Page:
Consumer sentiment climbed last week to its highest level in more than five years as Americans felt the most upbeat about spending since before the recession began.
The Bloomberg Consumer Comfort Index (SPX) improved to minus 28.9 in the week ended April 28, its highest since January 2008, from minus 29.9 the week earlier. The buying-climate gauge rose to minus 32.5, the best reading since November 2007, a month before the worst economic slump since the Great Depression began.
The gain in sentiment is being driven by high-income earners as rising home and stock values bolster balance sheets, which may help underpin consumer spending. While easing fuel costs may help those at the other end of the pay scale, the higher payroll tax that took effect in January may be starting to hurt those households.
“We had a nice big bounce at the upper end, that’s an indication that they’re feeling a lot more confident due to the rise in equity prices,” said Joseph Brusuelas, a senior economist at Bloomberg LP in New York. “ That is one of the ongoing stories at this point in the U.S. expansion.”
The number of Americans filing claims for jobless benefits fell by 18,000 to 324,000 in the week ended April 27, the fewest since January 2008, Labor Department figures showed in Washington. Economists forecast 345,000 claims, according to the median estimate in a Bloomberg survey. A Labor Department official said there was nothing unusual in the data.
Stocks rose as the European Central Bank cut its key interest rate and U.S. jobless claims unexpectedly declined. The Standard & Poor’s 500 Index advanced 0.4 percent to 1,589.16 at 9:40 a.m. in New York.
Of the three components of the comfort index, views on whether this is a good time to buy sustained the biggest gain, climbing from minus 34.8, the survey found.
The comfort survey’s measure assessing Americans’ views on the current state of the economy climbed to minus 57.2 from minus 58.3 in the prior week.
The index measuring consumers’ views on their personal finances was little changed at 3, the third consecutive positive reading.
The S&P 500 Index closed at a record 1,597.57 April 30, and the S&P/Case-Shiller index of property values in 20 cities rose 9.3 percent in February from the same month in 2012, the biggest year-to-year advance since May 2006, the group reported this week.
High income earners were among those feeling better as a result. Comfort among those earning $100,000 or more annually gained 8 points to 19.7, its best level since 2010, and second-best since November 2007.
Confidence for all those earning more than $50,000 was positive for the first time since November 2007, with their gauge rising to 0.4.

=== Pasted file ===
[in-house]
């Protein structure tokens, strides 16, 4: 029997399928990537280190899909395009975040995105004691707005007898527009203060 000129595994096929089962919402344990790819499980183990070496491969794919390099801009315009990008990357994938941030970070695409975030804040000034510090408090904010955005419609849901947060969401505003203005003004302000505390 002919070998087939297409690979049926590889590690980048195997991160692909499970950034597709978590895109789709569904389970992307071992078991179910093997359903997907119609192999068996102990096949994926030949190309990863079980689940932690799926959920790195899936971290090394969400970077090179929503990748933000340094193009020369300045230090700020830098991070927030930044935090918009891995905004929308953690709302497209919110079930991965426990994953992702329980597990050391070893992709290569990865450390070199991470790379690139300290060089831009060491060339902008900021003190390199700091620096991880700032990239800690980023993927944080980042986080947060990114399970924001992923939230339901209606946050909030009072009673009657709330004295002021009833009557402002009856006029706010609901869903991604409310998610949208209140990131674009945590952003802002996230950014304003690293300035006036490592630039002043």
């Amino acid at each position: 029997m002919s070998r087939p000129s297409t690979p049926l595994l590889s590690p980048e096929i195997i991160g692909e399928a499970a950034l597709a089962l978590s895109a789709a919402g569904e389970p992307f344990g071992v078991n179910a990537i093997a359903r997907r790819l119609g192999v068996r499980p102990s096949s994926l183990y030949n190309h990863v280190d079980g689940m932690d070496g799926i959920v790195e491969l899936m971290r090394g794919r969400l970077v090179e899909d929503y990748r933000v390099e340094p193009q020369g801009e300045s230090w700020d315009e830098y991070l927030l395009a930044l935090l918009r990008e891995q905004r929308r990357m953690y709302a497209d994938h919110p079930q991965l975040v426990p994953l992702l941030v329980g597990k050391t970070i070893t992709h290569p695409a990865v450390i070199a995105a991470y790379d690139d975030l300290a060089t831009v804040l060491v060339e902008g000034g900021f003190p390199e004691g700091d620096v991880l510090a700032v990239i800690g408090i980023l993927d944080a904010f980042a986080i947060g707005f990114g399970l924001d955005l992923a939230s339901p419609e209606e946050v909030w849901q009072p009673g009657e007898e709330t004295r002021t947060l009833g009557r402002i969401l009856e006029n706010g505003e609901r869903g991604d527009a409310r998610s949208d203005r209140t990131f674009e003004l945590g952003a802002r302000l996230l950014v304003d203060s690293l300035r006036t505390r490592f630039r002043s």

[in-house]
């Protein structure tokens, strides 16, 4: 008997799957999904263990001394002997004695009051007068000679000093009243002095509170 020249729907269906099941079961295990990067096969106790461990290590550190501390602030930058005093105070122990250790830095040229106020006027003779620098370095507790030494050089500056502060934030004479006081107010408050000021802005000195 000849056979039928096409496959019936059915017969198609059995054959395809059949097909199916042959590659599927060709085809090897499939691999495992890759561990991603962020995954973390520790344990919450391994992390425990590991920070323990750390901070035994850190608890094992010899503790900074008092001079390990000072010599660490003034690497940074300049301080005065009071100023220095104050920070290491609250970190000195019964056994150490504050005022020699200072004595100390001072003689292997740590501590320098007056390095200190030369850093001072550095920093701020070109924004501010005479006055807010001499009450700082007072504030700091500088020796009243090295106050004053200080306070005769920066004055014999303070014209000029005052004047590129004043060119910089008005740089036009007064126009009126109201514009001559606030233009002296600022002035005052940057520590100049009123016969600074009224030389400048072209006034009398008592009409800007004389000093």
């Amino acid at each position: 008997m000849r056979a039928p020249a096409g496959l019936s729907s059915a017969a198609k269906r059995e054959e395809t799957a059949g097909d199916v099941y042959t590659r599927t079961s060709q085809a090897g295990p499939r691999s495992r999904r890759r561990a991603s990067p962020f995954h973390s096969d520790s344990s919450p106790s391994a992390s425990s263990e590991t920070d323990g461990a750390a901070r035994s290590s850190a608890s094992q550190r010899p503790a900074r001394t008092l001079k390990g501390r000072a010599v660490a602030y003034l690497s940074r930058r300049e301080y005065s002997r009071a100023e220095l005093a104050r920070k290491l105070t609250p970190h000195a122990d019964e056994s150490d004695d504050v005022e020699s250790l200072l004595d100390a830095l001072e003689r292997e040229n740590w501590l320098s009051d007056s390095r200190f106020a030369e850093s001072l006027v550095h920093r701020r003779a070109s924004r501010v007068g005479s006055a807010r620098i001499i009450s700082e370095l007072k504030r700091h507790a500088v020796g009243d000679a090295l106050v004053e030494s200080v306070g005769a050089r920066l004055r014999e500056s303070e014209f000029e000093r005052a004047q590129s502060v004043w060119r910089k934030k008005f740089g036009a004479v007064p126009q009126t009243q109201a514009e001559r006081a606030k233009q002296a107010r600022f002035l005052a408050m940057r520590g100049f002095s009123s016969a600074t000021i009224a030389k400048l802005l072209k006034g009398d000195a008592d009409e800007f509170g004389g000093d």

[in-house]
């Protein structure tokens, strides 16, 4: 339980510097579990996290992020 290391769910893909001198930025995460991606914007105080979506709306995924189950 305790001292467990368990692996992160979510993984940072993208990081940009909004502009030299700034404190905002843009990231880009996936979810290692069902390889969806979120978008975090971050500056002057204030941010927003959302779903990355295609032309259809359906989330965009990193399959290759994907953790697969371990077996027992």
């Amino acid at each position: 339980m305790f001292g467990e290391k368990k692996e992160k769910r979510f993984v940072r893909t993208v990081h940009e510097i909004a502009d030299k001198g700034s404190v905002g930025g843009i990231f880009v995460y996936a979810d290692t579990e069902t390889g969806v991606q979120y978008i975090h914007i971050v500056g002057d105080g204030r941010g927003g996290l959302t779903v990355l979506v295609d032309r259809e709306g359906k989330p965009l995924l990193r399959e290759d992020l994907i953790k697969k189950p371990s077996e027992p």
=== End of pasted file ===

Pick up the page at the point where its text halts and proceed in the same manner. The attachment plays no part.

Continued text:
Other groups making headway include homeowners, whose confidence last week was is at its best level since January 2008, climbing to minus 21.5, up 10.8 points from its low this year, today’s report showed.
Women, high school graduates, and married Americans were also among the groups achieving their highest levels of confidence in five years.
Consumer purchases advanced 0.2 percent in March, more than projected as outlays for utilities and other services surged, Commerce Department figures showed this week.
The auto market, which has been leading the gains spending, shows signs of leveling off. Cars and light trucks sold at 14.9 million annual rate in April, the lowest level since October, industry data showed yesterday. Purchases averaged a 15.3 million annualized rate in the first quarter, the most since the same period in 2008, according to data from Ward’s Automotive Group.
General Motors Co. has benefitted from improved confidence as their sales climbed in April.
“Just as you can correlate stronger pickup sales to the housing recovery, crossover sales closely track confidence at the family level,” Kurt McNeil, vice president for U.S. sales and service, said in a May 1 conference call. The company reported a 14 percent increase in crossover sales, plus a 17 percent increase in pickup, van and sport-utility vehicle purchases and a 6 percent gain in cars from the same month last year, based on a company press release.
Still, continued high unemployment and fiscal policy changes may restrain undermine confidence and consumers’ ability to spend.
April employment data are due from the Labor Department tomorrow, and unemployment is projected to hold at 7.6 percent, based on the median estimate in Bloomberg Survey.
Meanwhile, the world’s largest economy shows signs of slowing as cuts to planned federal spending that took effect in March are divvied out. In addition, a higher payroll tax that took effect in January could have a lagged effect on spending. The tax reverted to its 2010 rate of 6.2 percent after holding at 4.2 percent for two years, costing households that earn $50,000 a year about $80 per month.
The Bloomberg Consumer Comfort Index, compiled by Langer Research Associates in New York, conducts telephone surveys with a random sample of 1,000 consumers ages 18 and older. Each week, 250 respondents are asked for their views on the U.S. economy, personal finances and buying climate. The percentage of negative responses is subtracted from the share of positive views and divided by three. The most recent reading is based on the average of responses over the previous four weeks.
The comfort index can range from 100, indicating every participant in the survey had a positive response to all three components, to minus 100, signaling all views were negative.
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